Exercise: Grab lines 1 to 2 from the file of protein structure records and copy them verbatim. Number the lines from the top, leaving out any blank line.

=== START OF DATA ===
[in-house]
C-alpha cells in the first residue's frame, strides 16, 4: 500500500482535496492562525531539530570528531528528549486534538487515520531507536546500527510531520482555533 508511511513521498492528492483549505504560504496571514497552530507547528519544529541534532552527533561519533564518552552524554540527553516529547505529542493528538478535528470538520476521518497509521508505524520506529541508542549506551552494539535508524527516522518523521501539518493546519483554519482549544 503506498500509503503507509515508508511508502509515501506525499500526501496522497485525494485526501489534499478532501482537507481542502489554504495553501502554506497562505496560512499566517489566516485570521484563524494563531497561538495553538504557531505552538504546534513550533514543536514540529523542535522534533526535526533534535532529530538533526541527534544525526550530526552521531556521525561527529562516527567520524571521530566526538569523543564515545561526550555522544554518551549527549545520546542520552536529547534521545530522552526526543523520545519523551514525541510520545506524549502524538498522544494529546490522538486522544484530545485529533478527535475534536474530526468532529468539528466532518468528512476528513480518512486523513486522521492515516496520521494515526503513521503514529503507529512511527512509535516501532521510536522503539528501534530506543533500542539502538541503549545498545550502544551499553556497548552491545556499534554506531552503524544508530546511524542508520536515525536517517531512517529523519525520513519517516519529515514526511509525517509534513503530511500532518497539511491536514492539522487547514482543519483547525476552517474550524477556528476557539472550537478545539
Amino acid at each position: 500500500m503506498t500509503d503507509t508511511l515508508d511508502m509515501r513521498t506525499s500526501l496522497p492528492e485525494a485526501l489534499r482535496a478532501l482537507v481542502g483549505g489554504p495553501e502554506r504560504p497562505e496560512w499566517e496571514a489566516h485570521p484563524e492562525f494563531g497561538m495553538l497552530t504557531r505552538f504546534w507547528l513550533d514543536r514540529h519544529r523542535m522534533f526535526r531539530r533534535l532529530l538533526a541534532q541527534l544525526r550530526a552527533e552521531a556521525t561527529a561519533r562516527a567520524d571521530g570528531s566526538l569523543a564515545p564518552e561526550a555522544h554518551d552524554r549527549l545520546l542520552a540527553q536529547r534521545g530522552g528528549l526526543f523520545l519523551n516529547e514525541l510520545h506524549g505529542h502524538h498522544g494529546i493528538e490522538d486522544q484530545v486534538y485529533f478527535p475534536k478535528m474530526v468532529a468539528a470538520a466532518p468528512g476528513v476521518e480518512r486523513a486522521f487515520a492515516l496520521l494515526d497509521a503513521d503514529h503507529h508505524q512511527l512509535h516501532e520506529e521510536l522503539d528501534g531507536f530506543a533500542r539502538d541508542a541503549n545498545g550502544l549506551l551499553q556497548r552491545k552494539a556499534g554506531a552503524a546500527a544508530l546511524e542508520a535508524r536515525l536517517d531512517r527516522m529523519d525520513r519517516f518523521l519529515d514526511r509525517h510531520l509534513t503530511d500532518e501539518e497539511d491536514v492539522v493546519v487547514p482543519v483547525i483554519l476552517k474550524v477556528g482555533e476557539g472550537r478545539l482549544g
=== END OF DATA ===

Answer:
[in-house]
C-alpha cells in the first residue's frame, strides 16, 4: 500500500482535496492562525531539530570528531528528549486534538487515520531507536546500527510531520482555533 508511511513521498492528492483549505504560504496571514497552530507547528519544529541534532552527533561519533564518552552524554540527553516529547505529542493528538478535528470538520476521518497509521508505524520506529541508542549506551552494539535508524527516522518523521501539518493546519483554519482549544 503506498500509503503507509515508508511508502509515501506525499500526501496522497485525494485526501489534499478532501482537507481542502489554504495553501502554506497562505496560512499566517489566516485570521484563524494563531497561538495553538504557531505552538504546534513550533514543536514540529523542535522534533526535526533534535532529530538533526541527534544525526550530526552521531556521525561527529562516527567520524571521530566526538569523543564515545561526550555522544554518551549527549545520546542520552536529547534521545530522552526526543523520545519523551514525541510520545506524549502524538498522544494529546490522538486522544484530545485529533478527535475534536474530526468532529468539528466532518468528512476528513480518512486523513486522521492515516496520521494515526503513521503514529503507529512511527512509535516501532521510536522503539528501534530506543533500542539502538541503549545498545550502544551499553556497548552491545556499534554506531552503524544508530546511524542508520536515525536517517531512517529523519525520513519517516519529515514526511509525517509534513503530511500532518497539511491536514492539522487547514482543519483547525476552517474550524477556528476557539472550537478545539